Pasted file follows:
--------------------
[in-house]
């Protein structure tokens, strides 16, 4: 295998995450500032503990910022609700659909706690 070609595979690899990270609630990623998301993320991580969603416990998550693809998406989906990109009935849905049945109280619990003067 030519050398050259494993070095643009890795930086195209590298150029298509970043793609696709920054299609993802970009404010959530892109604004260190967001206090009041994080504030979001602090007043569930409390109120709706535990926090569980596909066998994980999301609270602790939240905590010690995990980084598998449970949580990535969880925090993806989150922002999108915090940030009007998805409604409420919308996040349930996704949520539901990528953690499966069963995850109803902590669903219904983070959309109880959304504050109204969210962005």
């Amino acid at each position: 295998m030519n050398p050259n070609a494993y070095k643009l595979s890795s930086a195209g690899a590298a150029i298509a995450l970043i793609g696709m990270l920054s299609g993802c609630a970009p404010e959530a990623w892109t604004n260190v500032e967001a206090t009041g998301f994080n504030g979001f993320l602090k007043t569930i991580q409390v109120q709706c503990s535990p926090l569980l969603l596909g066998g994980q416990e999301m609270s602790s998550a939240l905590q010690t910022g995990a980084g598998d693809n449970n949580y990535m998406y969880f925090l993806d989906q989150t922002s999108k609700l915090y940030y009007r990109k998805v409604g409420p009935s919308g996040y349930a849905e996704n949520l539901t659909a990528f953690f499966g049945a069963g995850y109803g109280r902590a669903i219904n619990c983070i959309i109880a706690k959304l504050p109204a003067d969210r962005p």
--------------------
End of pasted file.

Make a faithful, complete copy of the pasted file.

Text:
[in-house]
């Protein structure tokens, strides 16, 4: 295998995450500032503990910022609700659909706690 070609595979690899990270609630990623998301993320991580969603416990998550693809998406989906990109009935849905049945109280619990003067 030519050398050259494993070095643009890795930086195209590298150029298509970043793609696709920054299609993802970009404010959530892109604004260190967001206090009041994080504030979001602090007043569930409390109120709706535990926090569980596909066998994980999301609270602790939240905590010690995990980084598998449970949580990535969880925090993806989150922002999108915090940030009007998805409604409420919308996040349930996704949520539901990528953690499966069963995850109803902590669903219904983070959309109880959304504050109204969210962005």
């Amino acid at each position: 295998m030519n050398p050259n070609a494993y070095k643009l595979s890795s930086a195209g690899a590298a150029i298509a995450l970043i793609g696709m990270l920054s299609g993802c609630a970009p404010e959530a990623w892109t604004n260190v500032e967001a206090t009041g998301f994080n504030g979001f993320l602090k007043t569930i991580q409390v109120q709706c503990s535990p926090l569980l969603l596909g066998g994980q416990e999301m609270s602790s998550a939240l905590q010690t910022g995990a980084g598998d693809n449970n949580y990535m998406y969880f925090l993806d989906q989150t922002s999108k609700l915090y940030y009007r990109k998805v409604g409420p009935s919308g996040y349930a849905e996704n949520l539901t659909a990528f953690f499966g049945a069963g995850y109803g109280r902590a669903i219904n619990c983070i959309i109880a706690k959304l504050p109204a003067d969210r962005p």